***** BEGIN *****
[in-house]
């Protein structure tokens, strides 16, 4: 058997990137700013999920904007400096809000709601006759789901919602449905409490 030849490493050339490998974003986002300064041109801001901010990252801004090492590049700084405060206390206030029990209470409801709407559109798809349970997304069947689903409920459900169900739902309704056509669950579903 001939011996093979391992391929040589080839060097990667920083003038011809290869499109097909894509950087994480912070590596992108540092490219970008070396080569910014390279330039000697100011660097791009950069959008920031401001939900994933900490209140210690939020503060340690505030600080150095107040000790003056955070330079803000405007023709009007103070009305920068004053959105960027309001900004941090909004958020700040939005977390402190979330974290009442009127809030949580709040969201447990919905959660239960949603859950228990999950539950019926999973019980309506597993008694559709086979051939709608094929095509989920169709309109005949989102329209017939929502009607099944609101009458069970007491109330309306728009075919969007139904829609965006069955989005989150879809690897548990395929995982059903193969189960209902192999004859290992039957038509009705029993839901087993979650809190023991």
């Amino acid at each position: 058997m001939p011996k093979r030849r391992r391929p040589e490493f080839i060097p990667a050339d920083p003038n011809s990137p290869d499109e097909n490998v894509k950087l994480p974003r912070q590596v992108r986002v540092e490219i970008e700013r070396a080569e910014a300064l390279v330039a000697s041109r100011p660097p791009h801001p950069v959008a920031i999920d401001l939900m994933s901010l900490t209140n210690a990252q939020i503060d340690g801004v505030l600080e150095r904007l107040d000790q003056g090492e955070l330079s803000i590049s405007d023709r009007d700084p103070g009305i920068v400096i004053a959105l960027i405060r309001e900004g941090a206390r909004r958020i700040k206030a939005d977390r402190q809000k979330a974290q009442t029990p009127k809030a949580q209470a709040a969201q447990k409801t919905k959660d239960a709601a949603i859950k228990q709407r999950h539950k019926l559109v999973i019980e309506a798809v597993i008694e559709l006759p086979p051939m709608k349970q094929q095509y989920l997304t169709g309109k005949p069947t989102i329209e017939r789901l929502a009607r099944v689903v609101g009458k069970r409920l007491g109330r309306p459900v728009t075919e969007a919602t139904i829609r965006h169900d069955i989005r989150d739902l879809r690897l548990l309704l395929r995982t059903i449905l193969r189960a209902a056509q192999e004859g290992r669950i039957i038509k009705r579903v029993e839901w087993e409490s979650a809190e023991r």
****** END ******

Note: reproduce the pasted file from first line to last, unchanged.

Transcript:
[in-house]
């Protein structure tokens, strides 16, 4: 058997990137700013999920904007400096809000709601006759789901919602449905409490 030849490493050339490998974003986002300064041109801001901010990252801004090492590049700084405060206390206030029990209470409801709407559109798809349970997304069947689903409920459900169900739902309704056509669950579903 001939011996093979391992391929040589080839060097990667920083003038011809290869499109097909894509950087994480912070590596992108540092490219970008070396080569910014390279330039000697100011660097791009950069959008920031401001939900994933900490209140210690939020503060340690505030600080150095107040000790003056955070330079803000405007023709009007103070009305920068004053959105960027309001900004941090909004958020700040939005977390402190979330974290009442009127809030949580709040969201447990919905959660239960949603859950228990999950539950019926999973019980309506597993008694559709086979051939709608094929095509989920169709309109005949989102329209017939929502009607099944609101009458069970007491109330309306728009075919969007139904829609965006069955989005989150879809690897548990395929995982059903193969189960209902192999004859290992039957038509009705029993839901087993979650809190023991």
């Amino acid at each position: 058997m001939p011996k093979r030849r391992r391929p040589e490493f080839i060097p990667a050339d920083p003038n011809s990137p290869d499109e097909n490998v894509k950087l994480p974003r912070q590596v992108r986002v540092e490219i970008e700013r070396a080569e910014a300064l390279v330039a000697s041109r100011p660097p791009h801001p950069v959008a920031i999920d401001l939900m994933s901010l900490t209140n210690a990252q939020i503060d340690g801004v505030l600080e150095r904007l107040d000790q003056g090492e955070l330079s803000i590049s405007d023709r009007d700084p103070g009305i920068v400096i004053a959105l960027i405060r309001e900004g941090a206390r909004r958020i700040k206030a939005d977390r402190q809000k979330a974290q009442t029990p009127k809030a949580q209470a709040a969201q447990k409801t919905k959660d239960a709601a949603i859950k228990q709407r999950h539950k019926l559109v999973i019980e309506a798809v597993i008694e559709l006759p086979p051939m709608k349970q094929q095509y989920l997304t169709g309109k005949p069947t989102i329209e017939r789901l929502a009607r099944v689903v609101g009458k069970r409920l007491g109330r309306p459900v728009t075919e969007a919602t139904i829609r965006h169900d069955i989005r989150d739902l879809r690897l548990l309704l395929r995982t059903i449905l193969r189960a209902a056509q192999e004859g290992r669950i039957i038509k009705r579903v029993e839901w087993e409490s979650a809190e023991r």